The Lodge at World’s Edge
By Glynn Burridge
I first came to Bird Island in 1978, shortly after settling in Seychelles and, immediately, was captured by its astonishing beauty which has remained for me the benchmark against which I have judged the many islands of the archipelago I have visited since
Today, 36 years later, I am visiting again, as I have many times over the intervening years and it is as clear to me as ever that Seychelles’ islands, in the context of a planet which is sadly becoming grimier by the day, are increasingly special for the beauty, tranquillity and lifestyle they continue to offer. If this is the case, then among them, Bird Island is truly unique.
Bird’s uniqueness has many facets and one of them is its size. Where the sheer mass of many islands makes them difficult to navigate, and so enjoy, Bird comes in one delicious, bite-sized chunk, that you can walk around in about an hour, savouring every aspect of its beauty as you do so: raw nature at its best; shimmering sands of world-ranking beaches rolling into a sapphire ocean; sublime swimming and snorkelling; a lush interior criss-crossed by meandering, leafy, island pathways and, of course, if you turn up at the right time of year, the spectacular experience of one of the most important seabird colonies on earth – to the tune of close to a million nesting Sooty Terns.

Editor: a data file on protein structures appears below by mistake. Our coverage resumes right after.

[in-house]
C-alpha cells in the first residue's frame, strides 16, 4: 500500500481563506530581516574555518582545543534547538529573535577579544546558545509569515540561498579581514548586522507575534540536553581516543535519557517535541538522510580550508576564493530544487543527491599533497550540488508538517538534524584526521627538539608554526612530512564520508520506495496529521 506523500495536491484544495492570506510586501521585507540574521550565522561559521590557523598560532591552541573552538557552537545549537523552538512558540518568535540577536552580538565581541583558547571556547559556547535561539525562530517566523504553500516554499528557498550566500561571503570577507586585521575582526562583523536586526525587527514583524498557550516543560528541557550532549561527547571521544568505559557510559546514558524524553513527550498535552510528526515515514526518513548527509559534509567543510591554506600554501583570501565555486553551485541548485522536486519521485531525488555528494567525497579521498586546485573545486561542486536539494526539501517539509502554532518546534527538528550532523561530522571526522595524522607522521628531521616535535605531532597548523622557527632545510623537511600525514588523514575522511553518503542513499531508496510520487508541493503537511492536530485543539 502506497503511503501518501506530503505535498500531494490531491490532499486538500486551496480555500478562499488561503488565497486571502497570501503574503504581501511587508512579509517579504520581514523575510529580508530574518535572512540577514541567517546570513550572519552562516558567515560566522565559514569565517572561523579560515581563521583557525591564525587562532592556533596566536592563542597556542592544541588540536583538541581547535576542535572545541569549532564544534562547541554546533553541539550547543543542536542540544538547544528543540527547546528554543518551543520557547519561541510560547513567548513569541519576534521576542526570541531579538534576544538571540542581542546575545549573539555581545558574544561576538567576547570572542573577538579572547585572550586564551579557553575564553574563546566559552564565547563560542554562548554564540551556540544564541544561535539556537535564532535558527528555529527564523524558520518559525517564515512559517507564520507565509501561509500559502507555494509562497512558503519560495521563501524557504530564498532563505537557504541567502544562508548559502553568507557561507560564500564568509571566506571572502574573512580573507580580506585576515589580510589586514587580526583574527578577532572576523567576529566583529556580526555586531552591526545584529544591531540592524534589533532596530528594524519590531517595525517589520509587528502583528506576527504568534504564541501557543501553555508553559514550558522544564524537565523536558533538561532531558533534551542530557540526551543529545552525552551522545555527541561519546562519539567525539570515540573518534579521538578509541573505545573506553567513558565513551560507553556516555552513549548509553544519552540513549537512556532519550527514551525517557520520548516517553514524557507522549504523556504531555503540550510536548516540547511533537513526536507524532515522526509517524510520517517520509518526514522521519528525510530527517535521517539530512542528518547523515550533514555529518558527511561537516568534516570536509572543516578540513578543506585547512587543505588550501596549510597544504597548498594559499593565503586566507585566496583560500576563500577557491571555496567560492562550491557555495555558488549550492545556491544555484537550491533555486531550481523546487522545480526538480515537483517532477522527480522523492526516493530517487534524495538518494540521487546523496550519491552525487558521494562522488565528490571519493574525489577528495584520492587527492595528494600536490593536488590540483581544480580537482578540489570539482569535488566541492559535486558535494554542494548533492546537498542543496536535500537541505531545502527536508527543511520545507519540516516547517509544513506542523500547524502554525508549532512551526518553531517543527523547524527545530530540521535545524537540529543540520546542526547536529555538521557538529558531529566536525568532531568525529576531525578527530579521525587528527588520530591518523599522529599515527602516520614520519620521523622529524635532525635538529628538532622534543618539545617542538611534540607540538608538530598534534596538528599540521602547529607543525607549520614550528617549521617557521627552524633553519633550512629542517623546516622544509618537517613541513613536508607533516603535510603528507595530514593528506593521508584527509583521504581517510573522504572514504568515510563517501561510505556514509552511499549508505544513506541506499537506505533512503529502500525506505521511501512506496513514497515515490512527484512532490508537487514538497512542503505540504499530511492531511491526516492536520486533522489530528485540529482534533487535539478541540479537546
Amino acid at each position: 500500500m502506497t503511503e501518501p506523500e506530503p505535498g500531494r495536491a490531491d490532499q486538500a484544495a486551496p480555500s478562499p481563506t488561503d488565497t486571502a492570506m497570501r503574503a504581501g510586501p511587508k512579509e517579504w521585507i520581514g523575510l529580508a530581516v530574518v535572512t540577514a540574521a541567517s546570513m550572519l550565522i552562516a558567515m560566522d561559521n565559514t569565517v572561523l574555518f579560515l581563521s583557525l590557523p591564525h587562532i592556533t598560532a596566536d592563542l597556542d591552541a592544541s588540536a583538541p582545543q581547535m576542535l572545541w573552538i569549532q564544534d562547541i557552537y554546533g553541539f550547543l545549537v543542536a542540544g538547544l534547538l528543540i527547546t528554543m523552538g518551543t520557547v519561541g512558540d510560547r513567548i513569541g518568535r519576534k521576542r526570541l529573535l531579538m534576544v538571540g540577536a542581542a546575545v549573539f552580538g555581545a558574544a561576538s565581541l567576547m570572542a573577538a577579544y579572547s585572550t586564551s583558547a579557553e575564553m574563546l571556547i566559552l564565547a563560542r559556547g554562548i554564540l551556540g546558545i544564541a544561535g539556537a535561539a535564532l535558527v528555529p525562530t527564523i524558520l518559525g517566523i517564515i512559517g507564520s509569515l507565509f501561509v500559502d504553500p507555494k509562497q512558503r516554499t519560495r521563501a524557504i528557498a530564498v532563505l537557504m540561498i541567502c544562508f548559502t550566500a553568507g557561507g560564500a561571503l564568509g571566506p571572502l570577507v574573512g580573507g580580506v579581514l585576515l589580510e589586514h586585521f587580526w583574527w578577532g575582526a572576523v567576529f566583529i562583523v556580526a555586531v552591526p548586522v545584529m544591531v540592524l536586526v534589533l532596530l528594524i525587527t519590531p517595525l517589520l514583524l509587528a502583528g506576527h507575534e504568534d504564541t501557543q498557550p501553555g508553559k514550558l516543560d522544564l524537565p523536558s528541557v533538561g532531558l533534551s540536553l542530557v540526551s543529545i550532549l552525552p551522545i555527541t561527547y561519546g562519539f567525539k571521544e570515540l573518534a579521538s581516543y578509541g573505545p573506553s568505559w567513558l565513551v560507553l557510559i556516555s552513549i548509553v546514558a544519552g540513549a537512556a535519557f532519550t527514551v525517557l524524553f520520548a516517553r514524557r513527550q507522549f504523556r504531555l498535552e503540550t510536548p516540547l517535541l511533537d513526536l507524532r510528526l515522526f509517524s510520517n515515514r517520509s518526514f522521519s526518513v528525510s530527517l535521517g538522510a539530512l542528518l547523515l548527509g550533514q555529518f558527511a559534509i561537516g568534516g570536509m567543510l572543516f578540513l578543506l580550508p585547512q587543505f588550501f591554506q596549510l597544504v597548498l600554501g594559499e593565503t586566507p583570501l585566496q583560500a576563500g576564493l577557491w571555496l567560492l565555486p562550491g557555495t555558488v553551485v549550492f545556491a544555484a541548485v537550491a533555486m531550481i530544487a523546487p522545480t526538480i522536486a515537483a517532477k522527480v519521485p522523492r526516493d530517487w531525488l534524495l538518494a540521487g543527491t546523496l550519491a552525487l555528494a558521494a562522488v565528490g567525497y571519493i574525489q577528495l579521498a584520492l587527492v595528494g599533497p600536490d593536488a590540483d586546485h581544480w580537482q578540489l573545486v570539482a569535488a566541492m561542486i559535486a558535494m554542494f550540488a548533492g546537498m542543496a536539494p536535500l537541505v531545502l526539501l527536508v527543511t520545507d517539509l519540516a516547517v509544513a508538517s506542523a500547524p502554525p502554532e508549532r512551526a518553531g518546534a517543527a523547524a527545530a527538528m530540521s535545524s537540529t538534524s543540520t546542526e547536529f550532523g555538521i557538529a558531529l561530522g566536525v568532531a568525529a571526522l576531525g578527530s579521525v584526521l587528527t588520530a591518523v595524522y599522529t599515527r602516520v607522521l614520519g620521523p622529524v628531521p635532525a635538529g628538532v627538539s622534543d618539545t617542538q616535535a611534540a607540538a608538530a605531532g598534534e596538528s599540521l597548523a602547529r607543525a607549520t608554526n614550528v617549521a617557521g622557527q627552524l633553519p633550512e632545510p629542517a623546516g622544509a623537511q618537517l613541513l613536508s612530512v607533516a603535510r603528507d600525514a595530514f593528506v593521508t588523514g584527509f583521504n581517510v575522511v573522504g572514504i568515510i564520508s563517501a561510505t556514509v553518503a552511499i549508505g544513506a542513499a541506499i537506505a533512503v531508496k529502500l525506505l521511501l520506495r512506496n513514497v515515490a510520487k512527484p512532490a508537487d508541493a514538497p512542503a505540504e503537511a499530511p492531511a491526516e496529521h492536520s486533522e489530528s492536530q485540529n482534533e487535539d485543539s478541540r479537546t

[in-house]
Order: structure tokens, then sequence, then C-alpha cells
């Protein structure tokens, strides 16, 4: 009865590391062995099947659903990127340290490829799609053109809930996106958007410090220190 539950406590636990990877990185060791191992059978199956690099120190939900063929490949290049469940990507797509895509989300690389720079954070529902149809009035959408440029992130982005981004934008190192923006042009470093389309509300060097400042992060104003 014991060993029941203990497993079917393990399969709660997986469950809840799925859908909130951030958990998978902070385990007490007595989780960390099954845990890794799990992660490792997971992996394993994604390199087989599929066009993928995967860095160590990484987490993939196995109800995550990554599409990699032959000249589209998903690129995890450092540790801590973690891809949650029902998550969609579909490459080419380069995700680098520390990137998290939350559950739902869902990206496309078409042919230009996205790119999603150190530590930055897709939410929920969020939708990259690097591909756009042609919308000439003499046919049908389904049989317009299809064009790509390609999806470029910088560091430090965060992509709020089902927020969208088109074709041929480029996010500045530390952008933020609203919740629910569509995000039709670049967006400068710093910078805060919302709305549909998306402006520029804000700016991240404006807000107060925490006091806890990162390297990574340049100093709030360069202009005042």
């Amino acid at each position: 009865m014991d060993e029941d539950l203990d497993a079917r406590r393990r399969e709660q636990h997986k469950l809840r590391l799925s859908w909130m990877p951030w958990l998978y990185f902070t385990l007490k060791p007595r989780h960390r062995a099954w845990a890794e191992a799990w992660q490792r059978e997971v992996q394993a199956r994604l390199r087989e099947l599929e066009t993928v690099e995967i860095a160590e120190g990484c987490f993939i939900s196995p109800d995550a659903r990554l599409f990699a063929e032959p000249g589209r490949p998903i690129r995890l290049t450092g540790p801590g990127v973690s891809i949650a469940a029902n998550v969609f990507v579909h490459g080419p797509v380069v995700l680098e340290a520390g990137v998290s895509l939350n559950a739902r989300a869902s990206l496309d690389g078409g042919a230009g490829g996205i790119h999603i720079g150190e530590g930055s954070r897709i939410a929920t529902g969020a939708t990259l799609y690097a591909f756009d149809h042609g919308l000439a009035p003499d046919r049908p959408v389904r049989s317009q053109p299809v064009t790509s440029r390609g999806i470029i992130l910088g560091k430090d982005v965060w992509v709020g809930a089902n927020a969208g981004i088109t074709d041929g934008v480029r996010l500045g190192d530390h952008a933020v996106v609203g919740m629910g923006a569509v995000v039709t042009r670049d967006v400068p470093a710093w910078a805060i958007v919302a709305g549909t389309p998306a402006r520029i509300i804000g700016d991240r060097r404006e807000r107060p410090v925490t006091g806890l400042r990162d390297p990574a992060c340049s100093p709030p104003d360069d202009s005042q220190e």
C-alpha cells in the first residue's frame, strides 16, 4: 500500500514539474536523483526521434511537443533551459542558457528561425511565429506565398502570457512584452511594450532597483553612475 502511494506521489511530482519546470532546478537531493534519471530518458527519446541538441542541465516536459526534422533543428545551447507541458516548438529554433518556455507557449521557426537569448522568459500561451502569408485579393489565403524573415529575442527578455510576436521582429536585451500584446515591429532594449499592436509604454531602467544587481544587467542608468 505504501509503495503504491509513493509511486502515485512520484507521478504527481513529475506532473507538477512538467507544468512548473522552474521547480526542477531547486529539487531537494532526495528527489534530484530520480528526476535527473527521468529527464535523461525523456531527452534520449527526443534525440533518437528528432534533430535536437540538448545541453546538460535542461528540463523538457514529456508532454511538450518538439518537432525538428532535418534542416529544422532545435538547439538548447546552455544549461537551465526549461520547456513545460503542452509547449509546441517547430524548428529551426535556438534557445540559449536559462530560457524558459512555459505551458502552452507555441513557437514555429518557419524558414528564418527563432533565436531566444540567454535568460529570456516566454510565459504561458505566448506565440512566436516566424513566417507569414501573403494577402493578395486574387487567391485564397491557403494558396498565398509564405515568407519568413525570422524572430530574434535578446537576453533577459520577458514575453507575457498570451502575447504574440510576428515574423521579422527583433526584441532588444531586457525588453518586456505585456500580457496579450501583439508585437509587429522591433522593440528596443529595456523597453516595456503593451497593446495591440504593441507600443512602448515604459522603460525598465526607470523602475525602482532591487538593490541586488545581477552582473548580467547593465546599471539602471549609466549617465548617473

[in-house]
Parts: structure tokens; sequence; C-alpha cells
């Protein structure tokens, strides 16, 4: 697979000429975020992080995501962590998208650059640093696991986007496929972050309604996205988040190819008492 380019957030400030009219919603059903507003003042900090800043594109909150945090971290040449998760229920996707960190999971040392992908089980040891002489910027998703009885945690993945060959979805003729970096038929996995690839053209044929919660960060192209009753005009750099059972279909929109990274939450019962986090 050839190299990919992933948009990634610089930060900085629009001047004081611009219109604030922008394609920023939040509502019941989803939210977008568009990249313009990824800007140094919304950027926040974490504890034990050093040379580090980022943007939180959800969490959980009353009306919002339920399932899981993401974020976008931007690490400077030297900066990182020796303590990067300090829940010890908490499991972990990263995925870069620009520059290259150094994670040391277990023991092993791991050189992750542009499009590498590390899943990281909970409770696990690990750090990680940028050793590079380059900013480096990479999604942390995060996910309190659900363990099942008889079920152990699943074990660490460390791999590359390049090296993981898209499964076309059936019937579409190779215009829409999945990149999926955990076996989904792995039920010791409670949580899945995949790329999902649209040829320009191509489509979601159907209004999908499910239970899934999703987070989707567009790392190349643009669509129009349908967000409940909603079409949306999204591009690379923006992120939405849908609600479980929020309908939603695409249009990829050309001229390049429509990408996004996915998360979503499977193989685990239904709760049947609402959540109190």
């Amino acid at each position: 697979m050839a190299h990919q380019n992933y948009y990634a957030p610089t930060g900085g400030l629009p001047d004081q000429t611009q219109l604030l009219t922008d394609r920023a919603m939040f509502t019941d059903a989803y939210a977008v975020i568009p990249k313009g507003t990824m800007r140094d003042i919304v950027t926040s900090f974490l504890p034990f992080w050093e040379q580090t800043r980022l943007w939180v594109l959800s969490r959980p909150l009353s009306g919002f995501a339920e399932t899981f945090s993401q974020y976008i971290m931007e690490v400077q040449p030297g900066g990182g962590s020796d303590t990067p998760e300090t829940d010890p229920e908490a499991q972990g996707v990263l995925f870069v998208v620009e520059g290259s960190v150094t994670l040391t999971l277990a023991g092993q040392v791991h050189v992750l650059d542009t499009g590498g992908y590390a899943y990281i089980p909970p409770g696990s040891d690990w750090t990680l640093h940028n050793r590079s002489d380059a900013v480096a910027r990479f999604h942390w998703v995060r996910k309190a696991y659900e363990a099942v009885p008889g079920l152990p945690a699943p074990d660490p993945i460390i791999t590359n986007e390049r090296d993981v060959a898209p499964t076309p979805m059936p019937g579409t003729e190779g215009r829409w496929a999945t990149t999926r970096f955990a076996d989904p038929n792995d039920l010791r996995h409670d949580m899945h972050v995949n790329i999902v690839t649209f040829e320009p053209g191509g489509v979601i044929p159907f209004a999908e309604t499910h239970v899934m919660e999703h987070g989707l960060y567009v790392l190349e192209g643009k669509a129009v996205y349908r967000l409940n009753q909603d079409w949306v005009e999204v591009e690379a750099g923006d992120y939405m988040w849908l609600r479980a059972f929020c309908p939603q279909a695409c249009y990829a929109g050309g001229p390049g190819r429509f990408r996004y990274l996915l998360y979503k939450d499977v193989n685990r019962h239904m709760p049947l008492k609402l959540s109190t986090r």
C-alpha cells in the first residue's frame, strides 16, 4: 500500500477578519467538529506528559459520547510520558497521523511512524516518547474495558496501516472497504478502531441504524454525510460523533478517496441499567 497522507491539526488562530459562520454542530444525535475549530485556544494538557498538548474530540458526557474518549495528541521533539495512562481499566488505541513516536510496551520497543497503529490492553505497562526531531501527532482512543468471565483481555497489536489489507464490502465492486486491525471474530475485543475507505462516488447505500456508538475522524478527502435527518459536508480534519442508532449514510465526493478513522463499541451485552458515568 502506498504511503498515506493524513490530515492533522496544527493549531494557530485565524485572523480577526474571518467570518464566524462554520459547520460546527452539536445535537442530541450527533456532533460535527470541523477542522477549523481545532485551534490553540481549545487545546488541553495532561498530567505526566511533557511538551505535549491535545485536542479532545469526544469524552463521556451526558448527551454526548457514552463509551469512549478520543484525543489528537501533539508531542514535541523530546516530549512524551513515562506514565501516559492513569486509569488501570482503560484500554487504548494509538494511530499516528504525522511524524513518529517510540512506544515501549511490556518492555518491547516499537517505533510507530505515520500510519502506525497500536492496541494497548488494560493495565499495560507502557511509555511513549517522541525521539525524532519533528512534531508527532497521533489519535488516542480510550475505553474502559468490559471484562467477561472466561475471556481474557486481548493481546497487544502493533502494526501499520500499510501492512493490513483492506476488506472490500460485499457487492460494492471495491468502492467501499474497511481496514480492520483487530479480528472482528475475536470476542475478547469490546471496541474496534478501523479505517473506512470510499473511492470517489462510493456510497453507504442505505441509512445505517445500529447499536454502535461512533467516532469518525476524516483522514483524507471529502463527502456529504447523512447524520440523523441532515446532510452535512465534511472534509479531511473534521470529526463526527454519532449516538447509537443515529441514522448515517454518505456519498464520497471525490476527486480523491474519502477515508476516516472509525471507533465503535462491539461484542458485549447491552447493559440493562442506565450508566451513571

Perched on the northernmost tip of the Seychelles plateau where the ocean floor slips away to a depth of 2000 metres, Bird Island’s history is equally spectacular. First sighted by the master of the Eagle cruiser in 1771, he remarked on the great number of birds and also Dugongs or sea cows which gave Bird its early name of Ile aux Vaches. Bird’s next encounter with the outside world came in 1808, when the French privateer, Hirondelle, with 100 passengers aboard en route from the Red Sea became wrecked on the island’s north-east coast. The survivors lived on the island for 22 days before sailing to Mahe, 100 miles distant, on a makeshift raft. The end of that century saw the island used as a base for salting fish and birds and also for the mining of phosphate which, at one point, saw the island population swell to around 100 people. One particularly intriguing story is of two Savy brothers who went to Bird in the late 19th century to harvest bird eggs. They experienced a problem with their boat which broke down and they drifted to the shore of the Arabian Peninsula where they became separated, with one brother being enslaved for a time by the Bedouin. They both eventually made it back to Seychelles, one arriving shortly after the other.